AMD has finally unveiled its much-awaited Radeon Pro Vega graphic card. The card features the latest and greatest Vega architecture and is set to power Apple’s all new iMac Pro.

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Radeon Pro Vega will be powered by the much-improved Vega 10 GPU. The same GPU is also said to throttle AMD’s upcoming beasts – the Radeon Vega Frontier Edition and Radeon RX Vega. However, this specific card delivers Vega 10 in two different avatars – a full-fledged and a skimmed version. The skimmed variant of the card Radeon Pro Vega 56 will be powering the standard iMac Pros, with only 56 compute units & 8GB HBM2 memory, while the full-fledged variant Radeon Pro Vega 64 will be an upgrade option with “Vega 10 XT” GPU configuration, all of its 64 compute units & 16GB of HBM2 memory.

The skimmed variant of the card comes with 3584 GCN stream processors, 224 texture mapping units (slightly less than its elder sibling), but manages to deliver 22 TFLOPS of graphics horsepower and a whopping 400GB/s of memory bandwidth.

Vega Architecture

High Bandwidth Cache Controller – With its new architecture, AMD is introducing a number of improvements. In Vega 10, the HBM2 memory comes with a High Bandwidth Cache Controller, which works to stream data seamlessly in and out of the memory, allowing Vega GPUs to have an address space of up to 512TB. However, this space is limited by the system’s overall storage space.

Next gen Vega Compute Engine

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The Next-Gen Compute Units (NCUs), another major upgrade from AMD, provide super-charged pathways for doubling processing throughput when using 16-bit data types. In cases where a full 32 bits of precision is not necessary, they can pack twice as much data into each register and use it to execute two parallel operations. This proves effective while performing intensive tasks such as image/video editing, ray tracing, AI, and game rendering.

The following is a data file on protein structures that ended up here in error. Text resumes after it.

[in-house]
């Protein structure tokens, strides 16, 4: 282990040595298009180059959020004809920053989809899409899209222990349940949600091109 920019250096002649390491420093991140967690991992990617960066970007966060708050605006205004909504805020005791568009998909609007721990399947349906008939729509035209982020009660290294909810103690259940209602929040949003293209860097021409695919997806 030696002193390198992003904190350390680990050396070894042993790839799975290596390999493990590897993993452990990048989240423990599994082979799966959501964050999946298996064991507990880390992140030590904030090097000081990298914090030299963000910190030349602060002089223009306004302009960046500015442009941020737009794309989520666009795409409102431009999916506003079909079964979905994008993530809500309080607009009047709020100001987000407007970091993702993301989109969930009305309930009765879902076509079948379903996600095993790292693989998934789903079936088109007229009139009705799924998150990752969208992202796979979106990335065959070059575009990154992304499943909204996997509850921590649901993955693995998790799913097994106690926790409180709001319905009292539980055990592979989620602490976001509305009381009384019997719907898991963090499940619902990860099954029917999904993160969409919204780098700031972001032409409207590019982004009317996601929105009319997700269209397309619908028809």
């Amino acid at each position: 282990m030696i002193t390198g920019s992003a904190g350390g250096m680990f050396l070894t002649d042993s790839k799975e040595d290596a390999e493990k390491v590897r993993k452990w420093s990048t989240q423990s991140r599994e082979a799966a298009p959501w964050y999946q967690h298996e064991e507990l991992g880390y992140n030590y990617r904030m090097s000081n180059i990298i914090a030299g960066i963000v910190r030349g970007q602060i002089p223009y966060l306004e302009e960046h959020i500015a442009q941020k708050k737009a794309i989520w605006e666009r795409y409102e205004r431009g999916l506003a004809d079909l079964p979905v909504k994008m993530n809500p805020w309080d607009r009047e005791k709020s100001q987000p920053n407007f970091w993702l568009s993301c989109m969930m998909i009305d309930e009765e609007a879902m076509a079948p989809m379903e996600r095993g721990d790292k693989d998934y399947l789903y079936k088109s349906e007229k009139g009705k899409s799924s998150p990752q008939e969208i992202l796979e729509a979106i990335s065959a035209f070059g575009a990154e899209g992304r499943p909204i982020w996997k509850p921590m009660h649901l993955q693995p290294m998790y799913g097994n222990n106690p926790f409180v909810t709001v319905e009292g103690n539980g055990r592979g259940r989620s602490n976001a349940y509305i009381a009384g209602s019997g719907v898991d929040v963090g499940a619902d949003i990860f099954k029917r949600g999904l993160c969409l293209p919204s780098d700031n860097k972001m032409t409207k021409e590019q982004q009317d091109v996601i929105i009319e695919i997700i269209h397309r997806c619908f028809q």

Geometry Engine – Vega doubles up performance per clock with a new programmable geometry engine. The new primitive shader discard capability bundled with this engine brings faster tessellation and rendering of complex geometry and detail-rich scenes.

Radeon Pro performs geometry culling at an accelerated rate, eliminating unnecessary work for the rest of the GPU.  An advanced workload distribution mechanism then assigns processing tasks to the available pipelines in a way that maximises their utilization and avoids idle time. As a result, the card renders complex 3D models and scenes smoothly in real time.

Along with this, it also features a Primitive Discard Accelerator for power saving. This technology detects parts of geometry that are obscured by other objects and discards them, keeping only visible parts of the scene and saving a huge amount of energy.

Pixel Engine – The architecture also deploys AMD’s brand new Pixel engine, which breaks the work into batches, allowing it to enter the cache directly rather than residing in memory. It saves power, cycles, increases overall bandwidth and renders the scene faster. The new pixel engine has also been linked directly to the on-chip cache rather than the off-chip memory. This way, the developers get some key optimization opportunities on their gaming consoles.

Among other improvements, the new shade-once technology analyses pixels early in the graphics pipe and discards those hidden behind other objects in the scene. Simply put, it can be described as another power-saving feature which works just like the Primitive Discard Accelerator, but on the pixel scale.

For more info on the new architecture visit here.